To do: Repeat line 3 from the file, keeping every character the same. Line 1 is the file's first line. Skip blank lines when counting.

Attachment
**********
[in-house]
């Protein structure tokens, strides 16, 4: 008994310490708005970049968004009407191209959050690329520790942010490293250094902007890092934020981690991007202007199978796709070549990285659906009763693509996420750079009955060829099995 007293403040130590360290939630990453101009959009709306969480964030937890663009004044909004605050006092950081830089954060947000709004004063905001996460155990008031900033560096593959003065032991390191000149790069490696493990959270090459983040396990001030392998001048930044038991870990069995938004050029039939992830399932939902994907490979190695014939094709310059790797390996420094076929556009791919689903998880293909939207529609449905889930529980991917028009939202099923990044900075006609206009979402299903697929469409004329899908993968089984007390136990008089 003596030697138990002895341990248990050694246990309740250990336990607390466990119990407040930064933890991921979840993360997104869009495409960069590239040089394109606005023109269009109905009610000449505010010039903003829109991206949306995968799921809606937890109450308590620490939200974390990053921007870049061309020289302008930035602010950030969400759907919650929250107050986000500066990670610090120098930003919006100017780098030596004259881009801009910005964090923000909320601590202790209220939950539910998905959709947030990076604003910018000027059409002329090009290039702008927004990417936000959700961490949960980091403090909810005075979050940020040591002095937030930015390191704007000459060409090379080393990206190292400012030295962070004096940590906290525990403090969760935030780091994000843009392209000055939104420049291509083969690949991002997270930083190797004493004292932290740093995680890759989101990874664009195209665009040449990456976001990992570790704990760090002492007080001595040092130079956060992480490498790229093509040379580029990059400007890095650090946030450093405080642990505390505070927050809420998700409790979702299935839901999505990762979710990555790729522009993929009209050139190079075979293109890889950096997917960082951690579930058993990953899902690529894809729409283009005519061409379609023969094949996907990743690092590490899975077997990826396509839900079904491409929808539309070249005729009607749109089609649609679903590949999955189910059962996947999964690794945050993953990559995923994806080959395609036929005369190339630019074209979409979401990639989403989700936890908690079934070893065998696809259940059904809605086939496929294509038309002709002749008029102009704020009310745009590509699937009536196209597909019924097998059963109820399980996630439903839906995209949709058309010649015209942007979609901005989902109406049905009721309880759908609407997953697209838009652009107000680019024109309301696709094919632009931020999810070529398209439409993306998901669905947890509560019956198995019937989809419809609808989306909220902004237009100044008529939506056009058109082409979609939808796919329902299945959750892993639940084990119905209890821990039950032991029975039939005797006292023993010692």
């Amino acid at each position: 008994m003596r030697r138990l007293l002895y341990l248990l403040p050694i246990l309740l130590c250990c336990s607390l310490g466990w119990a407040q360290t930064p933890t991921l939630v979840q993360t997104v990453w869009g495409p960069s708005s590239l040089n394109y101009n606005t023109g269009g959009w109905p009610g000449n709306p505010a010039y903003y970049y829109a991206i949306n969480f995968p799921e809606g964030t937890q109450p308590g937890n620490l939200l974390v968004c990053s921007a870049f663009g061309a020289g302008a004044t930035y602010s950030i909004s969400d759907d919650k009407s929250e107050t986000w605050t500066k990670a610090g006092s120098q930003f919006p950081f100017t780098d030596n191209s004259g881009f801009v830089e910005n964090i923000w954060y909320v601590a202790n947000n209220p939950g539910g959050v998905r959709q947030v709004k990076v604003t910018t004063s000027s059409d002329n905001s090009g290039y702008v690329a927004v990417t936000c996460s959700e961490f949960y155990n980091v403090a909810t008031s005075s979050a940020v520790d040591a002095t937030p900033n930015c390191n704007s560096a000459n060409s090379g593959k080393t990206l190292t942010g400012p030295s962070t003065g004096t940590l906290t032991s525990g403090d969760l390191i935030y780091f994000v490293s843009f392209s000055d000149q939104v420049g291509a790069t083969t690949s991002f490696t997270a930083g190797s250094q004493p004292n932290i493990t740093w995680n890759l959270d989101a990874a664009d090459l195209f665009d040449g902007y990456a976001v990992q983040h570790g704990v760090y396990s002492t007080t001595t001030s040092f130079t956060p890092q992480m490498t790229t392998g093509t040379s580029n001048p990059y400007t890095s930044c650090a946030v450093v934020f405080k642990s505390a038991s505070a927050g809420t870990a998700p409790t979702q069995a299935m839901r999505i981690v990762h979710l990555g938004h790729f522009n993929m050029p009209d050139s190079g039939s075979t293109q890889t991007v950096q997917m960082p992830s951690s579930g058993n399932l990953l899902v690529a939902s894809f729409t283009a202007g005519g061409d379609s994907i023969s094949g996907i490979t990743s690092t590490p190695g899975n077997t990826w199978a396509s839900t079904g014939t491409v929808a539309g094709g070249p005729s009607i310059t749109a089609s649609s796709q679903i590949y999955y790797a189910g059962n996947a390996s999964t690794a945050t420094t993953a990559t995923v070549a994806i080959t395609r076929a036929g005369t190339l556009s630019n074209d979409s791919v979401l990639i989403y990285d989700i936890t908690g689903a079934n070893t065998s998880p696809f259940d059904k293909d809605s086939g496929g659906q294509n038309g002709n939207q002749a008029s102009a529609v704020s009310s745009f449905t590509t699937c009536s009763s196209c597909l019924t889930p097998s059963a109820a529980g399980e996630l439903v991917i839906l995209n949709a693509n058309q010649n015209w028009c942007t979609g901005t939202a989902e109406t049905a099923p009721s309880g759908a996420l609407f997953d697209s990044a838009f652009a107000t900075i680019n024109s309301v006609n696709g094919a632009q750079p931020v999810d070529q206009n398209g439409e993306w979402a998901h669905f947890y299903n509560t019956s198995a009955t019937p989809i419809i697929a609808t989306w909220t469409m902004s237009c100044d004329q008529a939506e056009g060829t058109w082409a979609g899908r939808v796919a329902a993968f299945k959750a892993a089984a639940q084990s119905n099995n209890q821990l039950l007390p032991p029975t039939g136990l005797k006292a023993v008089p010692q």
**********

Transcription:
């Amino acid at each position: 008994m003596r030697r138990l007293l002895y341990l248990l403040p050694i246990l309740l130590c250990c336990s607390l310490g466990w119990a407040q360290t930064p933890t991921l939630v979840q993360t997104v990453w869009g495409p960069s708005s590239l040089n394109y101009n606005t023109g269009g959009w109905p009610g000449n709306p505010a010039y903003y970049y829109a991206i949306n969480f995968p799921e809606g964030t937890q109450p308590g937890n620490l939200l974390v968004c990053s921007a870049f663009g061309a020289g302008a004044t930035y602010s950030i909004s969400d759907d919650k009407s929250e107050t986000w605050t500066k990670a610090g006092s120098q930003f919006p950081f100017t780098d030596n191209s004259g881009f801009v830089e910005n964090i923000w954060y909320v601590a202790n947000n209220p939950g539910g959050v998905r959709q947030v709004k990076v604003t910018t004063s000027s059409d002329n905001s090009g290039y702008v690329a927004v990417t936000c996460s959700e961490f949960y155990n980091v403090a909810t008031s005075s979050a940020v520790d040591a002095t937030p900033n930015c390191n704007s560096a000459n060409s090379g593959k080393t990206l190292t942010g400012p030295s962070t003065g004096t940590l906290t032991s525990g403090d969760l390191i935030y780091f994000v490293s843009f392209s000055d000149q939104v420049g291509a790069t083969t690949s991002f490696t997270a930083g190797s250094q004493p004292n932290i493990t740093w995680n890759l959270d989101a990874a664009d090459l195209f665009d040449g902007y990456a976001v990992q983040h570790g704990v760090y396990s002492t007080t001595t001030s040092f130079t956060p890092q992480m490498t790229t392998g093509t040379s580029n001048p990059y400007t890095s930044c650090a946030v450093v934020f405080k642990s505390a038991s505070a927050g809420t870990a998700p409790t979702q069995a299935m839901r999505i981690v990762h979710l990555g938004h790729f522009n993929m050029p009209d050139s190079g039939s075979t293109q890889t991007v950096q997917m960082p992830s951690s579930g058993n399932l990953l899902v690529a939902s894809f729409t283009a202007g005519g061409d379609s994907i023969s094949g996907i490979t990743s690092t590490p190695g899975n077997t990826w199978a396509s839900t079904g014939t491409v929808a539309g094709g070249p005729s009607i310059t749109a089609s649609s796709q679903i590949y999955y790797a189910g059962n996947a390996s999964t690794a945050t420094t993953a990559t995923v070549a994806i080959t395609r076929a036929g005369t190339l556009s630019n074209d979409s791919v979401l990639i989403y990285d989700i936890t908690g689903a079934n070893t065998s998880p696809f259940d059904k293909d809605s086939g496929g659906q294509n038309g002709n939207q002749a008029s102009a529609v704020s009310s745009f449905t590509t699937c009536s009763s196209c597909l019924t889930p097998s059963a109820a529980g399980e996630l439903v991917i839906l995209n949709a693509n058309q010649n015209w028009c942007t979609g901005t939202a989902e109406t049905a099923p009721s309880g759908a996420l609407f997953d697209s990044a838009f652009a107000t900075i680019n024109s309301v006609n696709g094919a632009q750079p931020v999810d070529q206009n398209g439409e993306w979402a998901h669905f947890y299903n509560t019956s198995a009955t019937p989809i419809i697929a609808t989306w909220t469409m902004s237009c100044d004329q008529a939506e056009g060829t058109w082409a979609g899908r939808v796919a329902a993968f299945k959750a892993a089984a639940q084990s119905n099995n209890q821990l039950l007390p032991p029975t039939g136990l005797k006292a023993v008089p010692q």